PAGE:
While vaccinations have greatly cut down on hospitalizations and deaths, COVID-19 cases are on the rise again around the world.
More than 4.1 million cases were reported globally last week, up 18 percent, according to the World Health Organization.
“This pandemic is changing, but it’s not over,” WHO Director-General Tedros Adhanom Ghebreyesus said at a news conference Wednesday.
His concern, he said, is that countries have gotten lax on tracking cases and transmission, even as the most vulnerable populations, particularly the elderly and health care workers, remain unvaccinated.
More than 1.2 billion COVID-19 vaccines have been administered around the world, officials said, but in poor countries, the average immunization rate is only about 13 percent.
“If rich countries are vaccinating children from as young as 6 months old and planning to do further rounds of vaccination, it is incomprehensible to suggest that lower-income countries should not vaccinate and boost their most at risk (people),” Tedros said Wednesday.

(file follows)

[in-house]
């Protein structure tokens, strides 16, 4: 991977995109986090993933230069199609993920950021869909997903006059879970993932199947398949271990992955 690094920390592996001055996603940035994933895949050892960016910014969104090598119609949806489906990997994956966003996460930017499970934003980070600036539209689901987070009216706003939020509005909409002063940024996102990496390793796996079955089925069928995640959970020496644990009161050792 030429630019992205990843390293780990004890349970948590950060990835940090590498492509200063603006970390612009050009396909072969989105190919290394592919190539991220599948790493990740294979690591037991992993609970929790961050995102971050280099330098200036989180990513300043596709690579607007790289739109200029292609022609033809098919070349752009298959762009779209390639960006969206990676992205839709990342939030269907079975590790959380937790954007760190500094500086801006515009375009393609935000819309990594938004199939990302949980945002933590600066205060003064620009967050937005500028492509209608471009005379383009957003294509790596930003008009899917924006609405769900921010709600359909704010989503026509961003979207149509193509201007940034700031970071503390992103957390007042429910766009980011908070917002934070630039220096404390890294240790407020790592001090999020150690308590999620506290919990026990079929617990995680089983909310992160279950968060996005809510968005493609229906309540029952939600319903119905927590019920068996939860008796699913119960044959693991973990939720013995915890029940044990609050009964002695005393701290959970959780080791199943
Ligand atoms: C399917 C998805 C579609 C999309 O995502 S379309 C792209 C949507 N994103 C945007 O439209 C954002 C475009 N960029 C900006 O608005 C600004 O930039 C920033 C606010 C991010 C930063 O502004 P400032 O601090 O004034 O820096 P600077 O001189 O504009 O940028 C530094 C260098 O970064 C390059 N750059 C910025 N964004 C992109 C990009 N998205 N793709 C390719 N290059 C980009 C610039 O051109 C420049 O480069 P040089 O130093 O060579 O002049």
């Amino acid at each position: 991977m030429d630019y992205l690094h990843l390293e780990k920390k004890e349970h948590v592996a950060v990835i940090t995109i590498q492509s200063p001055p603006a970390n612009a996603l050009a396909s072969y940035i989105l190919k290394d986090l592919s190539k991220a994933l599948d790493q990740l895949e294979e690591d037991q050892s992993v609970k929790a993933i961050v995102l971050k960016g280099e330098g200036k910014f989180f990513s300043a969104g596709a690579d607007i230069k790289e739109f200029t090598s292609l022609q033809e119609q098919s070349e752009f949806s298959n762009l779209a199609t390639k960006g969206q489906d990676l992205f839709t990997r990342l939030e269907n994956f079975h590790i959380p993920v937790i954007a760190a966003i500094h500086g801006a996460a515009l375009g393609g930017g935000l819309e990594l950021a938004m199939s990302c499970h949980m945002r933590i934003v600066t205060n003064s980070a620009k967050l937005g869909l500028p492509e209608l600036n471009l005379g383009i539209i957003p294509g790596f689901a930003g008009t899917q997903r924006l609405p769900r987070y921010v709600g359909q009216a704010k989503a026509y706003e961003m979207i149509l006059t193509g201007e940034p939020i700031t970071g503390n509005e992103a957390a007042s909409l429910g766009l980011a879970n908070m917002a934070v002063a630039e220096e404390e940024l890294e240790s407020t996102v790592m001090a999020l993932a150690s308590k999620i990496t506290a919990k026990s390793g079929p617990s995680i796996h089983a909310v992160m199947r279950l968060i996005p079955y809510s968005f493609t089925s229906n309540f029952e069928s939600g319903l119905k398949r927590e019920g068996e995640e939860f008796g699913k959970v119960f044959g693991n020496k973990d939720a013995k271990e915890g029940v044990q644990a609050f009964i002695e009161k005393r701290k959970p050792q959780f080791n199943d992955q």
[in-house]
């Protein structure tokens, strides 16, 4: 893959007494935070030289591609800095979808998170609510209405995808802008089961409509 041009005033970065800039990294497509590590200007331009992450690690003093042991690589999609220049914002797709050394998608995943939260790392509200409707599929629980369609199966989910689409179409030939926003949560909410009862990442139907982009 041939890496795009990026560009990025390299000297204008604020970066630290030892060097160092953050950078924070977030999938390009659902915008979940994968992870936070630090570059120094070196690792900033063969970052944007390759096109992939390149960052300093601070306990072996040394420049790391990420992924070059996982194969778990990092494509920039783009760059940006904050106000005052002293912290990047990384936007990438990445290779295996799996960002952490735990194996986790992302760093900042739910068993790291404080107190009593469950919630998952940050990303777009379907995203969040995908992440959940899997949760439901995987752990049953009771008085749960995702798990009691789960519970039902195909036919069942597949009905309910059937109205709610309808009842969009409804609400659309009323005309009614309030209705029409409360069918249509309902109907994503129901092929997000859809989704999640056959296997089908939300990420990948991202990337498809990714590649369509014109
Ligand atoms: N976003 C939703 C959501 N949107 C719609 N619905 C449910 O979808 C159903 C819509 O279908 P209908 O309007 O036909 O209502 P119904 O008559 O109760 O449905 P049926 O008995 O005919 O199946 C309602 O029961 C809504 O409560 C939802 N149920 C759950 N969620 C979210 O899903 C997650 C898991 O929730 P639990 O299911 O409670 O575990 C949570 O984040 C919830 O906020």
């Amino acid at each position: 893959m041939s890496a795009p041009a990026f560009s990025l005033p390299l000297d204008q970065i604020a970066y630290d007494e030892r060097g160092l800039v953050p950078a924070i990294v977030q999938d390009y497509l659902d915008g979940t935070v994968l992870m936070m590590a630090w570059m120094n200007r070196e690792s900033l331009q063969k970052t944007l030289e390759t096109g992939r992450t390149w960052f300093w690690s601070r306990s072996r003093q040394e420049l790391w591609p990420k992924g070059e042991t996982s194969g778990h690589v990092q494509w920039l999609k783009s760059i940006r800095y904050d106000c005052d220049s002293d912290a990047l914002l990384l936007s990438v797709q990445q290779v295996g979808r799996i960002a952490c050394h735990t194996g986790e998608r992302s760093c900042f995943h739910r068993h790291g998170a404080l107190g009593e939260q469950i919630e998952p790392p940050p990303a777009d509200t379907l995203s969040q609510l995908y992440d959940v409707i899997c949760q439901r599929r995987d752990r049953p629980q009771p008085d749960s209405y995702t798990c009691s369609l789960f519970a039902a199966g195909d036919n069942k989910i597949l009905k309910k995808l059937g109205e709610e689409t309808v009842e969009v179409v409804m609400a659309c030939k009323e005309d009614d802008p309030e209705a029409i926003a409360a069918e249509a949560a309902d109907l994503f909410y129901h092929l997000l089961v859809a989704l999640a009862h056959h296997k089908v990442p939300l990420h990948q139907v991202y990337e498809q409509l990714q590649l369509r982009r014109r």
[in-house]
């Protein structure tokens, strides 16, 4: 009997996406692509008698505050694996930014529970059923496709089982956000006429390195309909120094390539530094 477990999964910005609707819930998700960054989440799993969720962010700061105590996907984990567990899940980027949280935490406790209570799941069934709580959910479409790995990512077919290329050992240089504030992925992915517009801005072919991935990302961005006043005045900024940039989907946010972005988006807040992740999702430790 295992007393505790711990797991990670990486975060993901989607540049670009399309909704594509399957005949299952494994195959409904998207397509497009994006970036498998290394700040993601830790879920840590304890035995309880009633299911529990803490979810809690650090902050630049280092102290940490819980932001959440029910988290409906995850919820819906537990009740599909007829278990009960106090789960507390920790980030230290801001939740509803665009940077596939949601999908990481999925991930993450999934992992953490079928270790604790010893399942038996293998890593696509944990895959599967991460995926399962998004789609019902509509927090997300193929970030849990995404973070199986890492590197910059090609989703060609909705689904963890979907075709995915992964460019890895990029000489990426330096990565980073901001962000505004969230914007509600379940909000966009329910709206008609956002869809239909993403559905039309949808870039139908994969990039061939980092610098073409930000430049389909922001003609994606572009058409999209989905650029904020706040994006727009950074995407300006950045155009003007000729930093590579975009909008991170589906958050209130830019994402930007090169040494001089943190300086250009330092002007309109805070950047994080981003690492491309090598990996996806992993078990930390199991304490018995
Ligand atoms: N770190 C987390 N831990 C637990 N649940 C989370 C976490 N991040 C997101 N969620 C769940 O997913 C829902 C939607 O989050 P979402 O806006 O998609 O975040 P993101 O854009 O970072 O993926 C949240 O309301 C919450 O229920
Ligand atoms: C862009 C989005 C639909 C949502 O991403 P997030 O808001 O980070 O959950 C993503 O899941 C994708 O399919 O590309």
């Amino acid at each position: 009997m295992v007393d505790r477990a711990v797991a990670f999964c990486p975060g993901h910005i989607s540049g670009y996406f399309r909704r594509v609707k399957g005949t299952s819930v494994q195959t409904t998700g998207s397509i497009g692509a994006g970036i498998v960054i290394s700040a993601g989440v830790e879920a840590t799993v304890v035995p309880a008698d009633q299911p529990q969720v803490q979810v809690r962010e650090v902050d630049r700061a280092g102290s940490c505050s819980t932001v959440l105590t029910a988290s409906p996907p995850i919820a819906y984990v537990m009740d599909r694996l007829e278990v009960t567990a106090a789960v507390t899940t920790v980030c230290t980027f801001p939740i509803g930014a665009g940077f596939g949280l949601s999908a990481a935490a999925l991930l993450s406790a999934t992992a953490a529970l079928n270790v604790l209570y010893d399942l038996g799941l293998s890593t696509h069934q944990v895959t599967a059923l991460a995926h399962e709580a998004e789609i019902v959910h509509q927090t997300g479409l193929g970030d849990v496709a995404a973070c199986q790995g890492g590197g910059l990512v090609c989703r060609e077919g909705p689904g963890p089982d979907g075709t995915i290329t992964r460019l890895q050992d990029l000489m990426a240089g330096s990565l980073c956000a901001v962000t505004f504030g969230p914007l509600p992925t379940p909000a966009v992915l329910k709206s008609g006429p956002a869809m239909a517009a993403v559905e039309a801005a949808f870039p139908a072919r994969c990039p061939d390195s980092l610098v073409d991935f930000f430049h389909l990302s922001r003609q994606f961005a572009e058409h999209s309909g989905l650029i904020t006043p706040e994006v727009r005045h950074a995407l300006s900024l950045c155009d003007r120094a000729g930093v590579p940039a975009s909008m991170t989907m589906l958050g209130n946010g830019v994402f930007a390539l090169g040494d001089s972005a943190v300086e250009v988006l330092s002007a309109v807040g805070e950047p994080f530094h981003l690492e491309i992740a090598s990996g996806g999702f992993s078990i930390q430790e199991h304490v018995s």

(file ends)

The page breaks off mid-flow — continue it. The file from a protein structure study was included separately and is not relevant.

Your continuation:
Cases in the U.S. are slightly up, with a rolling seven-day daily average of 108,505 new cases as of Wednesday, according to the Centers for Disease Control and Prevention. In New York, trends are the same, even after Mayor Eric Adams dropped the city’s COVID alert level to “medium” last week.
“Day after day, New Yorkers are stepping up and doing their part, and because of our collective efforts we are winning the fight against COVID-19,” he said at the time. “We’re grateful to New Yorkers for their continued attention and vigilance as we’ve made our way through to the other side of this wave.”
Those figures, though, don’t include at-home positive test results, which the city does not track and are far more popular due to widespread availability and milder symptoms.
Omicron variants BA.4 and BA.5, which account for much of the global COVID-19 spread, are less rampant in New York City, accounting for about 45 percent of the cases, according to NYC Health.
Health officials are still urging people to stay masked indoors, test frequently, especially after travel or large gatherings, and stay home if you feel sick.
In June, the CDC approved vaccinations for children between 6 months and 5 years old, now covering all but the youngest population.
Kate Feldman, New York Daily News